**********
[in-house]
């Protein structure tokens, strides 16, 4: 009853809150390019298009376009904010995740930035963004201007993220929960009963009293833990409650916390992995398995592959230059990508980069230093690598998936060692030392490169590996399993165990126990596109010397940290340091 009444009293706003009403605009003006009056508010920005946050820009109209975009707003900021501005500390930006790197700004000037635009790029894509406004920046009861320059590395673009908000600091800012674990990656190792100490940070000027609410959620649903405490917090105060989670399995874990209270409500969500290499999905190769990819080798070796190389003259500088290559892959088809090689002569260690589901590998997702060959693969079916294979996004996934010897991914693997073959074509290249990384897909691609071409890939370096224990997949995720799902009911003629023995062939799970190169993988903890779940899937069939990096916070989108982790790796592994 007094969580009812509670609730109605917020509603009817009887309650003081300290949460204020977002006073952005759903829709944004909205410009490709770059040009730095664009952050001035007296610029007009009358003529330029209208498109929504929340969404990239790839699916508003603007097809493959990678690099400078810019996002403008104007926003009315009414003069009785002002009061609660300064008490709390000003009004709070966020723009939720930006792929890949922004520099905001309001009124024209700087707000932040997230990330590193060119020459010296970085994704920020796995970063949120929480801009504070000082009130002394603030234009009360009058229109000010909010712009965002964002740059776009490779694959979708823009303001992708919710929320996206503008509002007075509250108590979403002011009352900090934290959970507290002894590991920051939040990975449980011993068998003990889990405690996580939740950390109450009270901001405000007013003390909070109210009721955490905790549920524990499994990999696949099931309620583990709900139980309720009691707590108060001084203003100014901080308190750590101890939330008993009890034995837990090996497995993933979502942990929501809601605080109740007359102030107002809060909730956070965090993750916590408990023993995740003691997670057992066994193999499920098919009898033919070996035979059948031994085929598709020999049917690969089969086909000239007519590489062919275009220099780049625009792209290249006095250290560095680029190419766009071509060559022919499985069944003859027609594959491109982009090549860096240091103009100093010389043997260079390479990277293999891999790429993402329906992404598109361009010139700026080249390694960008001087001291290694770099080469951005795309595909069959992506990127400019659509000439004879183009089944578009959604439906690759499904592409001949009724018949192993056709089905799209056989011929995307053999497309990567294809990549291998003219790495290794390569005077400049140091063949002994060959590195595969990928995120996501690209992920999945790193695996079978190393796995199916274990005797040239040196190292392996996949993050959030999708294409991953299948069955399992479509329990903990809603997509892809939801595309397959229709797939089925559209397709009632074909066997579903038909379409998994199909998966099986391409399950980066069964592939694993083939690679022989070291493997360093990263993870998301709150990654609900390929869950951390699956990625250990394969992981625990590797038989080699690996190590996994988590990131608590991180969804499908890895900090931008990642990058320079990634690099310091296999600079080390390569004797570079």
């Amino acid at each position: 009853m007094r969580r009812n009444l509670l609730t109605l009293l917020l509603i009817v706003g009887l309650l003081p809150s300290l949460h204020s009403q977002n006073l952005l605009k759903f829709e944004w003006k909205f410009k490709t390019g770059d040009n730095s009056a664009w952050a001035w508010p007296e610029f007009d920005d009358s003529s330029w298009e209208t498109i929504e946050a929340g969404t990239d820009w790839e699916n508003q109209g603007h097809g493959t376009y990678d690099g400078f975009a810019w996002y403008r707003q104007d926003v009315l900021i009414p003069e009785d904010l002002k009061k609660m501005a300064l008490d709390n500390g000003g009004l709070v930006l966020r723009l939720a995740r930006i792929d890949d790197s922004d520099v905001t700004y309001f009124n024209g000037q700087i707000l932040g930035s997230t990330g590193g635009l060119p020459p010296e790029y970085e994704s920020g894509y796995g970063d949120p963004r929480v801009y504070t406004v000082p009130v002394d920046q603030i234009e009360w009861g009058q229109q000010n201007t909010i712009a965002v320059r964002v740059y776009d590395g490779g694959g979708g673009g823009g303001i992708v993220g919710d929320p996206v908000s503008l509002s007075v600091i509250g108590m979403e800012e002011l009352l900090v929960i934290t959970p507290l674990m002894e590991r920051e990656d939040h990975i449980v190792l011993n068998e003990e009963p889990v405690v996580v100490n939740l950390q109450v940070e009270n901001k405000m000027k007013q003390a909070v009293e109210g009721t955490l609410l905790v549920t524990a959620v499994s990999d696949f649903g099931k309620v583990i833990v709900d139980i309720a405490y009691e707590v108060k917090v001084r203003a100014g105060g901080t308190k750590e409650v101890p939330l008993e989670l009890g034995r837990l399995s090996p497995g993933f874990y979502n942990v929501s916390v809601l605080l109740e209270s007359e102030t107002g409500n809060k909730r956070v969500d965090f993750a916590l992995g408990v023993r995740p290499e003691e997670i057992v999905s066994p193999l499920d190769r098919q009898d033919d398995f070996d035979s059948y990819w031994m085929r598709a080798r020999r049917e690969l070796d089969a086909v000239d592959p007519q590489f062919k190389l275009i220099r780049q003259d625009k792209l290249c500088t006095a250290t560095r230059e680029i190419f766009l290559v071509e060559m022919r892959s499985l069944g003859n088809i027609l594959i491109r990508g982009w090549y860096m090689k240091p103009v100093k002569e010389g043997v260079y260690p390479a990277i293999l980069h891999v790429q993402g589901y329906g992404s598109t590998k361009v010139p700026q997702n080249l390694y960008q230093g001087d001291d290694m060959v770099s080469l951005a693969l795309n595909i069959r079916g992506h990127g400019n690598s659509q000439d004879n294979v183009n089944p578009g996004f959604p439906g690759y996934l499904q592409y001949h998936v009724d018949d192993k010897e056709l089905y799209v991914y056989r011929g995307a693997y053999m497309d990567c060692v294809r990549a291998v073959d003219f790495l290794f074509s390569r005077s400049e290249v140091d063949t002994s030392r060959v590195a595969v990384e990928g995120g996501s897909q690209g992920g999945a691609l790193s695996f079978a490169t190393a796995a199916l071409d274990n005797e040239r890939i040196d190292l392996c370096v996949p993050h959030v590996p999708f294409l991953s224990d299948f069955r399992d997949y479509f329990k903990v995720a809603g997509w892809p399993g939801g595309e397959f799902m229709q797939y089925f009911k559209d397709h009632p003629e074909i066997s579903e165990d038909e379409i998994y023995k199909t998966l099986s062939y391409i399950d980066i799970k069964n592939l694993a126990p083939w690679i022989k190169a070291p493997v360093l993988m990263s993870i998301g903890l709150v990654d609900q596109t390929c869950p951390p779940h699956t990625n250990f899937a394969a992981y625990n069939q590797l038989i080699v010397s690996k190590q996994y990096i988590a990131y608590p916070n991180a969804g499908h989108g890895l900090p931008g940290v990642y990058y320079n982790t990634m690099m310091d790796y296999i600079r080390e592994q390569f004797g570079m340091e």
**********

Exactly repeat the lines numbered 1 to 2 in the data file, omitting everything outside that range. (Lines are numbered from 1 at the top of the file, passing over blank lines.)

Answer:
[in-house]
């Protein structure tokens, strides 16, 4: 009853809150390019298009376009904010995740930035963004201007993220929960009963009293833990409650916390992995398995592959230059990508980069230093690598998936060692030392490169590996399993165990126990596109010397940290340091 009444009293706003009403605009003006009056508010920005946050820009109209975009707003900021501005500390930006790197700004000037635009790029894509406004920046009861320059590395673009908000600091800012674990990656190792100490940070000027609410959620649903405490917090105060989670399995874990209270409500969500290499999905190769990819080798070796190389003259500088290559892959088809090689002569260690589901590998997702060959693969079916294979996004996934010897991914693997073959074509290249990384897909691609071409890939370096224990997949995720799902009911003629023995062939799970190169993988903890779940899937069939990096916070989108982790790796592994 007094969580009812509670609730109605917020509603009817009887309650003081300290949460204020977002006073952005759903829709944004909205410009490709770059040009730095664009952050001035007296610029007009009358003529330029209208498109929504929340969404990239790839699916508003603007097809493959990678690099400078810019996002403008104007926003009315009414003069009785002002009061609660300064008490709390000003009004709070966020723009939720930006792929890949922004520099905001309001009124024209700087707000932040997230990330590193060119020459010296970085994704920020796995970063949120929480801009504070000082009130002394603030234009009360009058229109000010909010712009965002964002740059776009490779694959979708823009303001992708919710929320996206503008509002007075509250108590979403002011009352900090934290959970507290002894590991920051939040990975449980011993068998003990889990405690996580939740950390109450009270901001405000007013003390909070109210009721955490905790549920524990499994990999696949099931309620583990709900139980309720009691707590108060001084203003100014901080308190750590101890939330008993009890034995837990090996497995993933979502942990929501809601605080109740007359102030107002809060909730956070965090993750916590408990023993995740003691997670057992066994193999499920098919009898033919070996035979059948031994085929598709020999049917690969089969086909000239007519590489062919275009220099780049625009792209290249006095250290560095680029190419766009071509060559022919499985069944003859027609594959491109982009090549860096240091103009100093010389043997260079390479990277293999891999790429993402329906992404598109361009010139700026080249390694960008001087001291290694770099080469951005795309595909069959992506990127400019659509000439004879183009089944578009959604439906690759499904592409001949009724018949192993056709089905799209056989011929995307053999497309990567294809990549291998003219790495290794390569005077400049140091063949002994060959590195595969990928995120996501690209992920999945790193695996079978190393796995199916274990005797040239040196190292392996996949993050959030999708294409991953299948069955399992479509329990903990809603997509892809939801595309397959229709797939089925559209397709009632074909066997579903038909379409998994199909998966099986391409399950980066069964592939694993083939690679022989070291493997360093990263993870998301709150990654609900390929869950951390699956990625250990394969992981625990590797038989080699690996190590996994988590990131608590991180969804499908890895900090931008990642990058320079990634690099310091296999600079080390390569004797570079």